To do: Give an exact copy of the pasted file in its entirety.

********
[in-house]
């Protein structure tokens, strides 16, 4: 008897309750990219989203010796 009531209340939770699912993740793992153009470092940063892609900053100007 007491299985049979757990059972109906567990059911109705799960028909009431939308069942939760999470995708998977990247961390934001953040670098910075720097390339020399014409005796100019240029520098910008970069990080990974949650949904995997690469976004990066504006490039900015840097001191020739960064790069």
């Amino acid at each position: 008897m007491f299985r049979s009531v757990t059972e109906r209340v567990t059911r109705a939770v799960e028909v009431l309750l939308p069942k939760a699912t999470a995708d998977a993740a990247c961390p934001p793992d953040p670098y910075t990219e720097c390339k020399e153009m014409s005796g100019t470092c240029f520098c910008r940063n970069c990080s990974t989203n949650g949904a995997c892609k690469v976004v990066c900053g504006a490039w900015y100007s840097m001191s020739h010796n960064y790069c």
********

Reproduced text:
[in-house]
């Protein structure tokens, strides 16, 4: 008897309750990219989203010796 009531209340939770699912993740793992153009470092940063892609900053100007 007491299985049979757990059972109906567990059911109705799960028909009431939308069942939760999470995708998977990247961390934001953040670098910075720097390339020399014409005796100019240029520098910008970069990080990974949650949904995997690469976004990066504006490039900015840097001191020739960064790069």
């Amino acid at each position: 008897m007491f299985r049979s009531v757990t059972e109906r209340v567990t059911r109705a939770v799960e028909v009431l309750l939308p069942k939760a699912t999470a995708d998977a993740a990247c961390p934001p793992d953040p670098y910075t990219e720097c390339k020399e153009m014409s005796g100019t470092c240029f520098c910008r940063n970069c990080s990974t989203n949650g949904a995997c892609k690469v976004v990066c900053g504006a490039w900015y100007s840097m001191s020739h010796n960064y790069c």